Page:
Her stately columns.

adios texas

The history of the area and being part of something bigger.

Our friends.

Since the moment we decided to leave Texas, I’ve been writing this blog post in my head, trying to imagine different neighbors, a different way of life. There is no neighborhood like Munger Place, and we consider ourselves fortunate to have lived there.

A piece of my heart will always be in Texas, but I hope you’ll follow my adventures in Arkansas.

Grace Grits and Gardening

Farm. Food. Garden. Life.

Musical Pairing:

Already Gone, Sugarland

Arranging a Photo Wall Display for Impact

In our Dallas house, we filled our entire stairwell space with a wall display of black and white family photos. It worked well in a space that would have otherwise been boring and blank.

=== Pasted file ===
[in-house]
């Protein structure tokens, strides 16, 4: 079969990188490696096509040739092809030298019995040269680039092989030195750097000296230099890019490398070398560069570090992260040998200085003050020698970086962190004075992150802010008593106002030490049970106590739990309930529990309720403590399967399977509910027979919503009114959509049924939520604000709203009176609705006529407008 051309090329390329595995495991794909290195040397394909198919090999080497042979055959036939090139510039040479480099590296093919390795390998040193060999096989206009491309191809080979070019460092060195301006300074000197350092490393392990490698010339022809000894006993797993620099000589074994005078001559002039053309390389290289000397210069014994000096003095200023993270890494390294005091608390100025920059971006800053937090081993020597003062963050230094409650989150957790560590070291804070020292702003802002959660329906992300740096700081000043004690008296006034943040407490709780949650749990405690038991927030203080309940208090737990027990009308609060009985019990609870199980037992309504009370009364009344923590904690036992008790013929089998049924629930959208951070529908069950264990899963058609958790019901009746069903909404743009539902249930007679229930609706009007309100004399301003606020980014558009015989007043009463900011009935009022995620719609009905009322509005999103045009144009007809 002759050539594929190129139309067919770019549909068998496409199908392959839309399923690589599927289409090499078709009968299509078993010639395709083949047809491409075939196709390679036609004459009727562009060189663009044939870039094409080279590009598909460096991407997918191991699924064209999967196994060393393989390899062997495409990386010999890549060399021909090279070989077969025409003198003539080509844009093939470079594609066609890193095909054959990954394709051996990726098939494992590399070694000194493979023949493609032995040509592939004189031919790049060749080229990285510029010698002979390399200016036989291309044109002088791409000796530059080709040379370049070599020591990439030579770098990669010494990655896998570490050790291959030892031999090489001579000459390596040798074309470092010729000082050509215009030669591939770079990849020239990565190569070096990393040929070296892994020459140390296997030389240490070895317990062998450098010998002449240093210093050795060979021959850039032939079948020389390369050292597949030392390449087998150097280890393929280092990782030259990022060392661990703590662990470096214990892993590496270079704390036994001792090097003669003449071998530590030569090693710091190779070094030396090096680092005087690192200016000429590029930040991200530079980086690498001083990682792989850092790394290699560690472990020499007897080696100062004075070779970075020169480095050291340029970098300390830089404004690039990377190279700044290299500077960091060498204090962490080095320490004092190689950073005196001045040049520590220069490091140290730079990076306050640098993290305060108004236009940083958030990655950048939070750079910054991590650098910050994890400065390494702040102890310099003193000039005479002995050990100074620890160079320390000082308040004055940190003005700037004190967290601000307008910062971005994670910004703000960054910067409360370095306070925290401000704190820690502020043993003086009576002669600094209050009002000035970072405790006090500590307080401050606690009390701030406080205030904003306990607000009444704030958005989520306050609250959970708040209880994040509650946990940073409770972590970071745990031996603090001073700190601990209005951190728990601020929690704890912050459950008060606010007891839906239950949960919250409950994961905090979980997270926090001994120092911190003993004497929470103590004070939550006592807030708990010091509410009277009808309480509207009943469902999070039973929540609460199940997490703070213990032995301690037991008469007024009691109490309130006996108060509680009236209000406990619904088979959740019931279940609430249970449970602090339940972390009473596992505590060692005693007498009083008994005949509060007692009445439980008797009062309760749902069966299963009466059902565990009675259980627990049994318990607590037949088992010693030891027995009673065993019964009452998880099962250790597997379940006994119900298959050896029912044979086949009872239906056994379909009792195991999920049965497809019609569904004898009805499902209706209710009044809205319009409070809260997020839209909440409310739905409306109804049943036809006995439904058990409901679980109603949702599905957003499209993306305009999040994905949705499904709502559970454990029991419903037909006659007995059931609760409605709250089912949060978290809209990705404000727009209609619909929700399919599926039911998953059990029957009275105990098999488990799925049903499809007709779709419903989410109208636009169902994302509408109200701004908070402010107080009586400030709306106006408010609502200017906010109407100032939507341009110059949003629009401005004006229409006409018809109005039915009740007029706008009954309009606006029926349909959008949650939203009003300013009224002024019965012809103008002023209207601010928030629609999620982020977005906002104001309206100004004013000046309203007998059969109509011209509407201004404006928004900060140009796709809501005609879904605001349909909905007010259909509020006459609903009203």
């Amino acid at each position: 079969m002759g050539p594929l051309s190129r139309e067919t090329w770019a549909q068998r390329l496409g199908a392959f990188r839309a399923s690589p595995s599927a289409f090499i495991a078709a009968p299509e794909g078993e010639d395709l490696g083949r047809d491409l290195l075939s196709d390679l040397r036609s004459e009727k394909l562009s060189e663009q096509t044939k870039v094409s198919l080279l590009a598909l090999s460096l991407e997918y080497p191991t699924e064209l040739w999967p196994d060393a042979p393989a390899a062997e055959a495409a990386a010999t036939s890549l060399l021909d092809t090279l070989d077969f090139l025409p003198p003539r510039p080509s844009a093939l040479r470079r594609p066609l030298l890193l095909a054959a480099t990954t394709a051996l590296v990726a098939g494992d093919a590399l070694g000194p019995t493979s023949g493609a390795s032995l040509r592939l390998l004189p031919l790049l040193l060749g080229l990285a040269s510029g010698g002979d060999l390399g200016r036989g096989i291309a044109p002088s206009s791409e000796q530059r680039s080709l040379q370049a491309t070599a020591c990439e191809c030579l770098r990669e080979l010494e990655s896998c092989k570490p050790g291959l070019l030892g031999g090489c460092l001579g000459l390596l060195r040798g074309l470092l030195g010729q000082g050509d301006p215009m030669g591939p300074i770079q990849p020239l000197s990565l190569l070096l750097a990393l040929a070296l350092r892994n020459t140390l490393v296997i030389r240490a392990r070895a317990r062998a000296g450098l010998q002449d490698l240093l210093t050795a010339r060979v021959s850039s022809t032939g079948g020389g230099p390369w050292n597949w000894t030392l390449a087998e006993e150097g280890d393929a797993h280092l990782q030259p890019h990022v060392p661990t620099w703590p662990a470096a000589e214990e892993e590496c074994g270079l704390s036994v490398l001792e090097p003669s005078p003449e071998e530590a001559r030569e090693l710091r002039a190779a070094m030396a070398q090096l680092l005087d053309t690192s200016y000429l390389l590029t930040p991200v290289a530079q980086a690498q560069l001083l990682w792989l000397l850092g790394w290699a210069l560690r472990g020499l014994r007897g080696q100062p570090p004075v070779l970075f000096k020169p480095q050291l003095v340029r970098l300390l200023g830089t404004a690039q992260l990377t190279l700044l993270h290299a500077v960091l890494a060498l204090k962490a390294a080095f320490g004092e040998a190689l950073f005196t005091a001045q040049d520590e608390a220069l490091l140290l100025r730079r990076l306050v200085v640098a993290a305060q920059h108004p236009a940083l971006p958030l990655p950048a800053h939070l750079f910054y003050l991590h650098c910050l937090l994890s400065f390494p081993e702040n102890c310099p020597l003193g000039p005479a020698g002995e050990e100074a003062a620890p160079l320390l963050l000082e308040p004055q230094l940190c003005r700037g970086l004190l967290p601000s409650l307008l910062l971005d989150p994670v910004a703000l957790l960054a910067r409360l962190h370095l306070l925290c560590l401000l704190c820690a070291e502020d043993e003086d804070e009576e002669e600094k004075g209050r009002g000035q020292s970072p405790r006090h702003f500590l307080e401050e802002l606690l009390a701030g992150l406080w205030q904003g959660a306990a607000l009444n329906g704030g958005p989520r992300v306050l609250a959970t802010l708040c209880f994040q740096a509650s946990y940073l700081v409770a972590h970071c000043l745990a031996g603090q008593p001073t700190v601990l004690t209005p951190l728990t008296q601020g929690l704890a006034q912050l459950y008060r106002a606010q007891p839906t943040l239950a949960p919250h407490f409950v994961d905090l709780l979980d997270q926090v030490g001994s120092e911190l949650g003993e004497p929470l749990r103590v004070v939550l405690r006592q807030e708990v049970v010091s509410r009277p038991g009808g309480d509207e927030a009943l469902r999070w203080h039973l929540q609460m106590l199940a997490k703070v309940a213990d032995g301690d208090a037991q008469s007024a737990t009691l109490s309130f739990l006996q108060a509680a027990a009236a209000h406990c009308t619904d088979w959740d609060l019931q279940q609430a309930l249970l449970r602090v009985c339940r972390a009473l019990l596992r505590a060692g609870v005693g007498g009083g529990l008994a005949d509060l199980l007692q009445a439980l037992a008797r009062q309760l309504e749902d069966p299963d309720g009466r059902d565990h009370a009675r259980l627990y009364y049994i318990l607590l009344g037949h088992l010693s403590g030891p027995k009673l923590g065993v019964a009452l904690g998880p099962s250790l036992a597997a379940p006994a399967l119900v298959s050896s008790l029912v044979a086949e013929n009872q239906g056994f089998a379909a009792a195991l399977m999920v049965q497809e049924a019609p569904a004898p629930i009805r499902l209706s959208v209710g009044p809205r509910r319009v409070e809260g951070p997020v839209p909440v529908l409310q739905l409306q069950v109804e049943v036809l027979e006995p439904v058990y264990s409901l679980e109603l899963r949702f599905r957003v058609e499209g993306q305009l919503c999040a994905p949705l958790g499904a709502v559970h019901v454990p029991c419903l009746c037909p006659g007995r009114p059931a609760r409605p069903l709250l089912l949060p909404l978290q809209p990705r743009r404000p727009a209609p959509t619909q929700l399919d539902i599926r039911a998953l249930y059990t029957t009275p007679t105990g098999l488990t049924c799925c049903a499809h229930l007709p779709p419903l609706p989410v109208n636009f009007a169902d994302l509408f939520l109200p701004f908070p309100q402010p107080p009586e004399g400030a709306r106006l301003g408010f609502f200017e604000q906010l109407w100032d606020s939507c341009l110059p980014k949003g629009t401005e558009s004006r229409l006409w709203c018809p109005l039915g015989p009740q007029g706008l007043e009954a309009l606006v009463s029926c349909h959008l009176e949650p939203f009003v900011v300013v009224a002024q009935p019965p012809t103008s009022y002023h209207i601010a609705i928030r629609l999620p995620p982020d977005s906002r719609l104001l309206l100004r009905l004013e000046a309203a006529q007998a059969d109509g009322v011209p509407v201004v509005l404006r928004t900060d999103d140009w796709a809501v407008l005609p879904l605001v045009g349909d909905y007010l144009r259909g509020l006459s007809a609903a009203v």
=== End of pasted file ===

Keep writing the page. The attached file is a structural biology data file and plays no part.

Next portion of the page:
Photos Along StairsAlthough for years we enjoyed the look, I wanted something different for our new Fayetteville home. Plus our Fayetteville stairwell is very narrow. I imagined if we hung our photos along the stairs, we would constantly brush against them resulting in forever straightening picture frames. That would make me crazy.

Instead, we chose an empty corner just outside our bedroom.

Empty Wall - Perfect spot for wall grouping

First off, this is not a post about how to measure so that you end up with flawlessly positioned frames. There are tons of pictures on Pinterest about templates and measuring if you are a stickler for perfectly aligned pictures. I’m just not that worried about it. Ask my husband…I think I make him nervous with my free-spirited hammering.

Unless we are hanging a heavy piece of artwork that involves screws and toggle bolts, I do minimal measuring and try not to sweat it. The only real “prep” I do is placing photos on the floor to roughly decide an arrangement. And the arrangement never ends up the way it starts. Even so, I do have a few tips that work for me.